Here at Astron, we receive many questions from our nonprofit clients regarding trends in and planning for executive compensation around this time of year.
Picture this: It’s a typical in-office day for your hybrid team, and as you walk into the break room to refill your coffee, you notice a group of employees gathered together and talking over a news article in the local paper.
Last year, when preparing for 2021 and what we assumed would be a post-Covid 19 world, this article focused on the fact that most nonprofit organizations had frozen executive base pay levels and were focusing on long-term incentives.
As we plan for 2021, we need to consider COVID-19’s impact on 2020 compensation decisions for nonprofit executives. For the most part, nonprofit executive compensation came to a halt.
In the 1970s, management theorist Peter Drucker suggested that top executive compensation should be 20 times the amount of the average worker’s pay.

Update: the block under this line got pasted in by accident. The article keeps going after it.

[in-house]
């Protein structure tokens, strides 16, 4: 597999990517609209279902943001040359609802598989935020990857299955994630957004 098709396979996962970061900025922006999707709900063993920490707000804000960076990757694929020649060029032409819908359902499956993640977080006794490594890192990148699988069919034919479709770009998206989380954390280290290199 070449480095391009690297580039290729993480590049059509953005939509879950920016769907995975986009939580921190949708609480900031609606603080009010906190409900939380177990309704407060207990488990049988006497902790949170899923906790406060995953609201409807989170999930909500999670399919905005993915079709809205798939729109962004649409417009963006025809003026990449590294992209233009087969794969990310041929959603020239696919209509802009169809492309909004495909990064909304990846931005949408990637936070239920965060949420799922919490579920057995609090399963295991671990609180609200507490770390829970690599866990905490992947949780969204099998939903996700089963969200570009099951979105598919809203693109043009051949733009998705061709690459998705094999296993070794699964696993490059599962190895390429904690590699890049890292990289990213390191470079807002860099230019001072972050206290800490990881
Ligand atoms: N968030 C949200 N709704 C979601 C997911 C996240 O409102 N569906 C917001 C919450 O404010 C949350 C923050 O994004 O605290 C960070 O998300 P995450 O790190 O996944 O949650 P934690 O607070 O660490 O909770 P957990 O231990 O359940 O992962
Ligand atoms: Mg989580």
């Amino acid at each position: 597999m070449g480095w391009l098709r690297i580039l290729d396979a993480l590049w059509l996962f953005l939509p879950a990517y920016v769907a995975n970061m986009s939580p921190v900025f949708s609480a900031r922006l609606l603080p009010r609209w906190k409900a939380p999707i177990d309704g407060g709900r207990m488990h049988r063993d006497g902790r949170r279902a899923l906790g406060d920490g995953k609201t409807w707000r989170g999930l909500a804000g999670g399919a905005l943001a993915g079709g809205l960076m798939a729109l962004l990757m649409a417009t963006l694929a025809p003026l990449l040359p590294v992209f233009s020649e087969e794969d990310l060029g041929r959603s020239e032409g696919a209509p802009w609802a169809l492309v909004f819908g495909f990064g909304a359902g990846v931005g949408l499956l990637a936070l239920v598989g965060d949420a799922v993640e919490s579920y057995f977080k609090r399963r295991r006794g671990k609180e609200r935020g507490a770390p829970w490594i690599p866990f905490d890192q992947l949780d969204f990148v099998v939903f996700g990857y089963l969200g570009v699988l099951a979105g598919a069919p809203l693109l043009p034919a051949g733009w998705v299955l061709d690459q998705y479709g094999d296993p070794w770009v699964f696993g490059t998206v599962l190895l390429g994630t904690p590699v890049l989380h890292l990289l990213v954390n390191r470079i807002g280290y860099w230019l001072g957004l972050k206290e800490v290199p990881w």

Executive pay continues to be a topic of conversation. A July 2017 Economy Policy Institute (EPI) survey reported that CEOs at the largest firms in America made an average of $15.6 million in compensation during 2016, or “271 times more than the annual average pay of the typical worker.” CEO pay continues to be exceedingly high and growing quicker than the pay of a typical worker…meaning less of an organization’s effort is being shared with the ordinary workers.
Executive compensation is a natural concern of many in the non-profit sector. A 2011 report from the Chronicle of Philanthropy highlighted that the median pay of executives in 132 surveyed charities and foundations increased 3.8% over the prior year.
In the last few months, there’s been a lot of conversation on executive pay. CNBC news reported that in 2014, “the average S&P 500 company CEO made 373 times the salary of the average production and non-supervisory worker in 2014.” This is an increase from the 331 times the salary average in 2013.